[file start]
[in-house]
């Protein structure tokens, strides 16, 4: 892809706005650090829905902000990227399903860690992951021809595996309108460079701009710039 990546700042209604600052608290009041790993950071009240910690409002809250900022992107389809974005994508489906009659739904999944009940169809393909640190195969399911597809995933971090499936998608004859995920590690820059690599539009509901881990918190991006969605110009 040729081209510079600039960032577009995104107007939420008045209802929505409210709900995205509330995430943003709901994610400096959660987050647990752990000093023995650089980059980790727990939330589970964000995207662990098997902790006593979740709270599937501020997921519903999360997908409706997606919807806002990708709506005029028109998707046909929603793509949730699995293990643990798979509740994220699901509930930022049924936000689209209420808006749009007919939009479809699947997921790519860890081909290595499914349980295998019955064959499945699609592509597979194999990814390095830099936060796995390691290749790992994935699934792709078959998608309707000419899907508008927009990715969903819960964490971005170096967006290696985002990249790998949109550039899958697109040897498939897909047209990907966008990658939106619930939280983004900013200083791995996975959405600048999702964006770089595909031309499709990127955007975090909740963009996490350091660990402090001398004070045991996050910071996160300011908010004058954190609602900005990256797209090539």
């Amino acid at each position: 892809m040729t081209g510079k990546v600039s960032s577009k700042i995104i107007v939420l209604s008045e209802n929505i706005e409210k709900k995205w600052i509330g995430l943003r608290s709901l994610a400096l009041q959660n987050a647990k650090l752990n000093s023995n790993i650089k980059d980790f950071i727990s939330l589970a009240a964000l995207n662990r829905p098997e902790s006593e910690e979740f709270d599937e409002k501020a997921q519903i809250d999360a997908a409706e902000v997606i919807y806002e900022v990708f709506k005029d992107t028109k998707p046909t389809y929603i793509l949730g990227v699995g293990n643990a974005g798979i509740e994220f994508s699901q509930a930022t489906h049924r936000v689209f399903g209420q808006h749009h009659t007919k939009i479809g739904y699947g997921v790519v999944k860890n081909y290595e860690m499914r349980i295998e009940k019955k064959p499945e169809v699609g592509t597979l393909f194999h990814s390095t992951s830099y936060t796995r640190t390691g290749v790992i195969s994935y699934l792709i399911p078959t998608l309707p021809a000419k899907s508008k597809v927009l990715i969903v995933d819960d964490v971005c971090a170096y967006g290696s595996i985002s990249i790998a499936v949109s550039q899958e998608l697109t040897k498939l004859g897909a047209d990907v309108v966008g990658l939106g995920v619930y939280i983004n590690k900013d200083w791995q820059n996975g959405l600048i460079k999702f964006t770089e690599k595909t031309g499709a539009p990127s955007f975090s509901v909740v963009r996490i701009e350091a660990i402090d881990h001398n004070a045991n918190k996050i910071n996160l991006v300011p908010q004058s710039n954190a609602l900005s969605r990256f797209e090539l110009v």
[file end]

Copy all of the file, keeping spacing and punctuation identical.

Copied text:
[in-house]
């Protein structure tokens, strides 16, 4: 892809706005650090829905902000990227399903860690992951021809595996309108460079701009710039 990546700042209604600052608290009041790993950071009240910690409002809250900022992107389809974005994508489906009659739904999944009940169809393909640190195969399911597809995933971090499936998608004859995920590690820059690599539009509901881990918190991006969605110009 040729081209510079600039960032577009995104107007939420008045209802929505409210709900995205509330995430943003709901994610400096959660987050647990752990000093023995650089980059980790727990939330589970964000995207662990098997902790006593979740709270599937501020997921519903999360997908409706997606919807806002990708709506005029028109998707046909929603793509949730699995293990643990798979509740994220699901509930930022049924936000689209209420808006749009007919939009479809699947997921790519860890081909290595499914349980295998019955064959499945699609592509597979194999990814390095830099936060796995390691290749790992994935699934792709078959998608309707000419899907508008927009990715969903819960964490971005170096967006290696985002990249790998949109550039899958697109040897498939897909047209990907966008990658939106619930939280983004900013200083791995996975959405600048999702964006770089595909031309499709990127955007975090909740963009996490350091660990402090001398004070045991996050910071996160300011908010004058954190609602900005990256797209090539």
């Amino acid at each position: 892809m040729t081209g510079k990546v600039s960032s577009k700042i995104i107007v939420l209604s008045e209802n929505i706005e409210k709900k995205w600052i509330g995430l943003r608290s709901l994610a400096l009041q959660n987050a647990k650090l752990n000093s023995n790993i650089k980059d980790f950071i727990s939330l589970a009240a964000l995207n662990r829905p098997e902790s006593e910690e979740f709270d599937e409002k501020a997921q519903i809250d999360a997908a409706e902000v997606i919807y806002e900022v990708f709506k005029d992107t028109k998707p046909t389809y929603i793509l949730g990227v699995g293990n643990a974005g798979i509740e994220f994508s699901q509930a930022t489906h049924r936000v689209f399903g209420q808006h749009h009659t007919k939009i479809g739904y699947g997921v790519v999944k860890n081909y290595e860690m499914r349980i295998e009940k019955k064959p499945e169809v699609g592509t597979l393909f194999h990814s390095t992951s830099y936060t796995r640190t390691g290749v790992i195969s994935y699934l792709i399911p078959t998608l309707p021809a000419k899907s508008k597809v927009l990715i969903v995933d819960d964490v971005c971090a170096y967006g290696s595996i985002s990249i790998a499936v949109s550039q899958e998608l697109t040897k498939l004859g897909a047209d990907v309108v966008g990658l939106g995920v619930y939280i983004n590690k900013d200083w791995q820059n996975g959405l600048i460079k999702f964006t770089e690599k595909t031309g499709a539009p990127s955007f975090s509901v909740v963009r996490i701009e350091a660990i402090d881990h001398n004070a045991n918190k996050i910071n996160l991006v300011p908010q004058s710039n954190a609602l900005s969605r990256f797209e090539l110009v």